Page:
- Saint Joseph Abbey v. Castille—In August 2010, the Institute for Justice teamed up with the monks of Saint Joseph Abbey in Louisiana to challenge a requirement that they be licensed as funeral directors just to sell their handmade wooden caskets. In 2013, the Fifth U.S. Circuit Court of Appeals agreed that the requirement violated the 14th Amendment to the United States Constitution, declaring that mere economic protectionism is an illegitimate “naked transfer of wealth[.]”
- Brantley v. Kuntz—In January 2015, the United States District Court for the Western District of Texas declared as unconstitutional under the 14th Amendment a set of laws that forced small African hair braiding schools to transform into fully equipped barber schools just so they could teach students to braid hair for a living. The court’s ruling is a model of judicial engagement, a genuine search for the truth concerning the constitutionality of the government’s ends and means on the basis of real evidence.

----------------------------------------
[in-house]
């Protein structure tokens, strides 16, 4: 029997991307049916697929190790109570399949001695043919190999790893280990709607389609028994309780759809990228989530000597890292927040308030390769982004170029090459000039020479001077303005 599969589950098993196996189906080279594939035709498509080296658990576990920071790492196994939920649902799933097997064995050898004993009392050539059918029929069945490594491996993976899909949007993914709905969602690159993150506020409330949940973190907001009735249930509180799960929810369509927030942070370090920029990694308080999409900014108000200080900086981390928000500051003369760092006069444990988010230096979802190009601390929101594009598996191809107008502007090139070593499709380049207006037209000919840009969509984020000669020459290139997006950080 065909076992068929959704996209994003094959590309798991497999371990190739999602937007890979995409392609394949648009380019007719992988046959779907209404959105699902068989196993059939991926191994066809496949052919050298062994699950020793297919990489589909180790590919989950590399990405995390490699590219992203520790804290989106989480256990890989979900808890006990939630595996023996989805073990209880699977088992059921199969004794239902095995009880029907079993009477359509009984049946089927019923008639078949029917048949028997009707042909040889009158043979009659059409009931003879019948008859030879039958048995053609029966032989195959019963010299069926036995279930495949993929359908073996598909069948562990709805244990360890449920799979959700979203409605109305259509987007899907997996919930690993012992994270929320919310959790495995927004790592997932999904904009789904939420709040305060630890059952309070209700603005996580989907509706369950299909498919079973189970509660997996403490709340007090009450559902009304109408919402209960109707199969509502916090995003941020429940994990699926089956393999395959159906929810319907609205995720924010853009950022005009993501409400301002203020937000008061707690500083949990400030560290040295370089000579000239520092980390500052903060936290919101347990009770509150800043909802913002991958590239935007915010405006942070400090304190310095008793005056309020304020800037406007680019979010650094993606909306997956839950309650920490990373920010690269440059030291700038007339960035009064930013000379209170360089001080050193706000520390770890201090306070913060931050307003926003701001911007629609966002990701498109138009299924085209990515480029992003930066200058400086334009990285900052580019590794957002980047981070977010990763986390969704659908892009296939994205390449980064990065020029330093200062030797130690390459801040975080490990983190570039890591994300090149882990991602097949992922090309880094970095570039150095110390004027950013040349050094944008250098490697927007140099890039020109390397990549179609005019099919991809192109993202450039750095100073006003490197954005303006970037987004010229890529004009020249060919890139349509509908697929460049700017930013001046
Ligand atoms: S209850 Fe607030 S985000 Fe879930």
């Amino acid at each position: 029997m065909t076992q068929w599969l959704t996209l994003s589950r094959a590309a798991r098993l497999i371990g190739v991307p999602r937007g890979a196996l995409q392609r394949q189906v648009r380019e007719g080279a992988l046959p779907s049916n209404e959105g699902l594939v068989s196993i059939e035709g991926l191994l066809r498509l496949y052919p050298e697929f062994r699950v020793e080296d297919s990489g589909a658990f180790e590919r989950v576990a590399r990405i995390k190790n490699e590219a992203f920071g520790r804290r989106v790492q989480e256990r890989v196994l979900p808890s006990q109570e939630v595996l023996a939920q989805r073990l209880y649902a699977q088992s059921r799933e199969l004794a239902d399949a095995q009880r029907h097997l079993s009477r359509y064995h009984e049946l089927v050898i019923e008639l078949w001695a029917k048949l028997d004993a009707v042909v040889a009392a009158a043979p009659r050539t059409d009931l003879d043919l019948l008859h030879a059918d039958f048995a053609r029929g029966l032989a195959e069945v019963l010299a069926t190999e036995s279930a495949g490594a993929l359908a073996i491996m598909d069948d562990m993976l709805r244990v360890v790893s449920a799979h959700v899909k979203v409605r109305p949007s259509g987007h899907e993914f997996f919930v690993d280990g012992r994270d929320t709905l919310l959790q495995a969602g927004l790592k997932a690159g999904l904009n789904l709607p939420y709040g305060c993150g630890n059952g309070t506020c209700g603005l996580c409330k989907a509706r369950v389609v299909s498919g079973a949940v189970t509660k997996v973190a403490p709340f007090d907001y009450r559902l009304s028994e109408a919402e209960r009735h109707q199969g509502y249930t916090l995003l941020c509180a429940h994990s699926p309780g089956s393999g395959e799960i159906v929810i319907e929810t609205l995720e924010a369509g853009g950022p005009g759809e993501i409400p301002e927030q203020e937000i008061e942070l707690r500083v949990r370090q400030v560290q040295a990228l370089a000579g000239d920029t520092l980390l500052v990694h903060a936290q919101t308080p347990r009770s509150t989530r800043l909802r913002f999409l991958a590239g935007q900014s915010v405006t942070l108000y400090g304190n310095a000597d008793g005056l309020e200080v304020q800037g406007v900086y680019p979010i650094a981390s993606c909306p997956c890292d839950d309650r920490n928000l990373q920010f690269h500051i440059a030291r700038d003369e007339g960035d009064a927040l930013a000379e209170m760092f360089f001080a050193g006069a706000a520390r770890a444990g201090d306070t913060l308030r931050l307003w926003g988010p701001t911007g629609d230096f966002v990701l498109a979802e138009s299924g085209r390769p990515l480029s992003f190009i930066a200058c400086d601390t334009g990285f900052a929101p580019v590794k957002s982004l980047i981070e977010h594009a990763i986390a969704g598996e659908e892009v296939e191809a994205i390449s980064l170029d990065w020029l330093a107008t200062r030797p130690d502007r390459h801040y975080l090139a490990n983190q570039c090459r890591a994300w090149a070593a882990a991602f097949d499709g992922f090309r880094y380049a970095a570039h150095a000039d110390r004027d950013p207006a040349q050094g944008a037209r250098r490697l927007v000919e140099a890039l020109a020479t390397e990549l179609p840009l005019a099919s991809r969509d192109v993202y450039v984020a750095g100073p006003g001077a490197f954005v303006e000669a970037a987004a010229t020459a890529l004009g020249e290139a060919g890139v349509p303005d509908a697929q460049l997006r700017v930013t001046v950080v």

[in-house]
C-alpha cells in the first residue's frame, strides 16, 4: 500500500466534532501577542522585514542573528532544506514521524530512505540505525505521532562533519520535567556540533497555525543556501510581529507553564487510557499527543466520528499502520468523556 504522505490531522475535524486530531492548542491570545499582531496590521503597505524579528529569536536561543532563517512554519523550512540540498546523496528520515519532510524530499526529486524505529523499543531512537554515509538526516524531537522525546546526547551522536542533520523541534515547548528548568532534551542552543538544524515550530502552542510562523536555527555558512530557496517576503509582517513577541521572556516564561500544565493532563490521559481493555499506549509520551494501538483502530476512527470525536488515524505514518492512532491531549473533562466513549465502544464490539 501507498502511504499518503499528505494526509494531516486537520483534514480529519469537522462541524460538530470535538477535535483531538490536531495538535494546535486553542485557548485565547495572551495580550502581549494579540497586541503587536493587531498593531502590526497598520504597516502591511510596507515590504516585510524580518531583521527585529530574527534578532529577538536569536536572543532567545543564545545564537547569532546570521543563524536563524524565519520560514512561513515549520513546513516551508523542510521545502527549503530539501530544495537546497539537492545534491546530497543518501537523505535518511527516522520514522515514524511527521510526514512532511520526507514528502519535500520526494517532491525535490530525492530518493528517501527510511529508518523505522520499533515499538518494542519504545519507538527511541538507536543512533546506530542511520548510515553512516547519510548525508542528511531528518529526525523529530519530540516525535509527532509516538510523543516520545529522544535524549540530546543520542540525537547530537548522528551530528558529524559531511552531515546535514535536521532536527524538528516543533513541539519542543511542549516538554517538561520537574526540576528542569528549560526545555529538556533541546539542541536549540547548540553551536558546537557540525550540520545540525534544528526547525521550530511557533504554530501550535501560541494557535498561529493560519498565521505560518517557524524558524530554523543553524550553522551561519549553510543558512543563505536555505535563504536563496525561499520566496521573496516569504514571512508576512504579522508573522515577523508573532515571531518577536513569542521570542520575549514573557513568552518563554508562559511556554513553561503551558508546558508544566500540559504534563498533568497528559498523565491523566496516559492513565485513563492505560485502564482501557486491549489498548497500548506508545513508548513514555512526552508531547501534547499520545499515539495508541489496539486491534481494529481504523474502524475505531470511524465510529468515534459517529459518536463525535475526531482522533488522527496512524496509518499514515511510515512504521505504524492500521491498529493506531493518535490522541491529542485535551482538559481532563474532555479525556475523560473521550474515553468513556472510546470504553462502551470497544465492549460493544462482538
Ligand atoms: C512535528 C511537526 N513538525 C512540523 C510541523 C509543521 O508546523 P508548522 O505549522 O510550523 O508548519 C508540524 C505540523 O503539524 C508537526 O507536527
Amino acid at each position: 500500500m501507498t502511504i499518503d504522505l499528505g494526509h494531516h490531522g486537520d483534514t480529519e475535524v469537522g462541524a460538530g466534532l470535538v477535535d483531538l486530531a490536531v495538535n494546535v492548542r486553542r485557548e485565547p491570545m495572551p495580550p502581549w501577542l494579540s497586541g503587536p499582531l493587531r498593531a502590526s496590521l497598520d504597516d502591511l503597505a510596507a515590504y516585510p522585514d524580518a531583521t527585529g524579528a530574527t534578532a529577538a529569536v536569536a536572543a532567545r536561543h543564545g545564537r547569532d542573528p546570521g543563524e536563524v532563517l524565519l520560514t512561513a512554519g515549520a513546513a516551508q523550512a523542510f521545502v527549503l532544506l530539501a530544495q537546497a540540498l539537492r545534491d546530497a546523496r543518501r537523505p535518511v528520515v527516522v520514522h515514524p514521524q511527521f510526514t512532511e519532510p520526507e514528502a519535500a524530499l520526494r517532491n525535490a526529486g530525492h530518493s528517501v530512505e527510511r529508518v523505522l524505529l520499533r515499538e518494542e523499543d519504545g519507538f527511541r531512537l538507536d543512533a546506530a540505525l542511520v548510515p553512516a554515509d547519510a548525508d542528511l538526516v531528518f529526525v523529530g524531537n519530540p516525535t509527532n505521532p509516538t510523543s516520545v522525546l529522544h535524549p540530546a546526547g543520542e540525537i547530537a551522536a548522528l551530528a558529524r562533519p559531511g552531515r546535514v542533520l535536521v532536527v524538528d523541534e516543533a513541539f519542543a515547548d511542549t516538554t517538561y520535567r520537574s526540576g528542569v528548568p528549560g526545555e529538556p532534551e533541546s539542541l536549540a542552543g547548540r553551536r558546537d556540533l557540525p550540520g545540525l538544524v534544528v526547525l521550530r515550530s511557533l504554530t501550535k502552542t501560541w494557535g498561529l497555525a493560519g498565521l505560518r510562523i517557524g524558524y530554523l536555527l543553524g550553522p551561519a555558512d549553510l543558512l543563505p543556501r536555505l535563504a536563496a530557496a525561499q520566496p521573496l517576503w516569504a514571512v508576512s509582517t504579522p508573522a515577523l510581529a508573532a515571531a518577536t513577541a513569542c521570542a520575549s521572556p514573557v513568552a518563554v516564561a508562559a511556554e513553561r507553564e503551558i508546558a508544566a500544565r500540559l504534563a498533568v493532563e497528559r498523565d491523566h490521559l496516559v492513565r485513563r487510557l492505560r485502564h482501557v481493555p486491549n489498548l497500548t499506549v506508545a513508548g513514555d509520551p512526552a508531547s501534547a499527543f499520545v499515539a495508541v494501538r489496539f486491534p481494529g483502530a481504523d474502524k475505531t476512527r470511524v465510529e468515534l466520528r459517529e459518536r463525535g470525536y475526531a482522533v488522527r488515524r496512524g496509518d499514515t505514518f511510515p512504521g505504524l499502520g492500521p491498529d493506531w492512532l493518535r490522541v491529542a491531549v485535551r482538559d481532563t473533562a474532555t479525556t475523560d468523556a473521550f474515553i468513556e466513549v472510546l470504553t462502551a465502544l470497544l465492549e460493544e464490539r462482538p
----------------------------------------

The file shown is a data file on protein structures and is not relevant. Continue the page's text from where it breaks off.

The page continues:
- Castaneda v. City of El Paso—In January 2011, the Institute for Justice brought suit against the city of El Paso, Texas, which barred mobile food vendors from operating within 1,000 feet of a restaurant or convenience store and prohibited them from stopping to await customers anywhere in the city. As a result of the lawsuit, the city passed a new ordinance that eliminated these and other protectionist restrictions.
- Lopez v. City of San Antonio—In October 2015, the Institute for Justice teamed up with four food-truck entrepreneurs to file a lawsuit against the city of San Antonio, Texas, which made it illegal to vend within 300 feet of a restaurant. To have any chance at vending in these restricted areas, food trucks had to first get written, notarized permission slips from the very brick-and-mortar competitors the law was designed to protect. In response to IJ’s lawsuit, the San Antonio City Council voted to repeal the decades-old protectionist law.
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 Glenn Sonnedecker, Kremers and Urdang’s History of Pharmacy 155 (4th ed. 1986).
 Mark Munger et al., National Evaluation of Prescriber Drug Dispensing, 34 Pharmacotherapy 6 (2014).
 Munger et al., supra note 2, at 8.
 Tex. Occ. Code §§ 158.001, 551.006, 563.051.
 Id. § 158.000(a).
 Id. §§ 158.003, 563.053.
 Patel v. Texas Dep’t of Licensing & Regulation, 469 S.W.3d 69, 87 (Tex. 2015).